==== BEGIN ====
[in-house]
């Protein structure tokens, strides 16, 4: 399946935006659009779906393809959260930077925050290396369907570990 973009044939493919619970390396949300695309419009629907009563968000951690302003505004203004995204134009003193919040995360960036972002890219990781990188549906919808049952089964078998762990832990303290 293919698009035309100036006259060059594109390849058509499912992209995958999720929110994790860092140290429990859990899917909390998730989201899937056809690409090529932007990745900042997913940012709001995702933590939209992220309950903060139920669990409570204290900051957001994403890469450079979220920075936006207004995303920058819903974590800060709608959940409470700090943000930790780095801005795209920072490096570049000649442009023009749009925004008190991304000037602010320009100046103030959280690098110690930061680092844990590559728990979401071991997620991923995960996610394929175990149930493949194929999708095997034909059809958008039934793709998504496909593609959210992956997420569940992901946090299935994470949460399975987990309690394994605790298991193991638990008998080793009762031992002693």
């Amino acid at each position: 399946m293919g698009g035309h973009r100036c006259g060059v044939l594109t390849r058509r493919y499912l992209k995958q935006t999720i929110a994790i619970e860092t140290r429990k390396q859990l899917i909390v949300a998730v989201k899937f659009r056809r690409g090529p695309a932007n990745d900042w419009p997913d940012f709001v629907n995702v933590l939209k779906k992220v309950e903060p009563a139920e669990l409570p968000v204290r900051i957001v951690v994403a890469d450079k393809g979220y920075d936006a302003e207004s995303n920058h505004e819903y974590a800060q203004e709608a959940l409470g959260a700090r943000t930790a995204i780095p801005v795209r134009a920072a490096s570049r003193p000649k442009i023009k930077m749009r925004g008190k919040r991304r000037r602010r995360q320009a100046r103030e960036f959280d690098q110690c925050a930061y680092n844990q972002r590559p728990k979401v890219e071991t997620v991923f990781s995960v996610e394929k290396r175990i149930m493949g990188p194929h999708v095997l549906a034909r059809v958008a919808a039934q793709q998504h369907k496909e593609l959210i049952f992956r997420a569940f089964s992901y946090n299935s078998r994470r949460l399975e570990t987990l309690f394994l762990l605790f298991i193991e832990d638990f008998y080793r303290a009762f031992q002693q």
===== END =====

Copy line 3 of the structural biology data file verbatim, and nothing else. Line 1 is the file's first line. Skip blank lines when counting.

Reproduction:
């Amino acid at each position: 399946m293919g698009g035309h973009r100036c006259g060059v044939l594109t390849r058509r493919y499912l992209k995958q935006t999720i929110a994790i619970e860092t140290r429990k390396q859990l899917i909390v949300a998730v989201k899937f659009r056809r690409g090529p695309a932007n990745d900042w419009p997913d940012f709001v629907n995702v933590l939209k779906k992220v309950e903060p009563a139920e669990l409570p968000v204290r900051i957001v951690v994403a890469d450079k393809g979220y920075d936006a302003e207004s995303n920058h505004e819903y974590a800060q203004e709608a959940l409470g959260a700090r943000t930790a995204i780095p801005v795209r134009a920072a490096s570049r003193p000649k442009i023009k930077m749009r925004g008190k919040r991304r000037r602010r995360q320009a100046r103030e960036f959280d690098q110690c925050a930061y680092n844990q972002r590559p728990k979401v890219e071991t997620v991923f990781s995960v996610e394929k290396r175990i149930m493949g990188p194929h999708v095997l549906a034909r059809v958008a919808a039934q793709q998504h369907k496909e593609l959210i049952f992956r997420a569940f089964s992901y946090n299935s078998r994470r949460l399975e570990t987990l309690f394994l762990l605790f298991i193991e832990d638990f008998y080793r303290a009762f031992q002693q």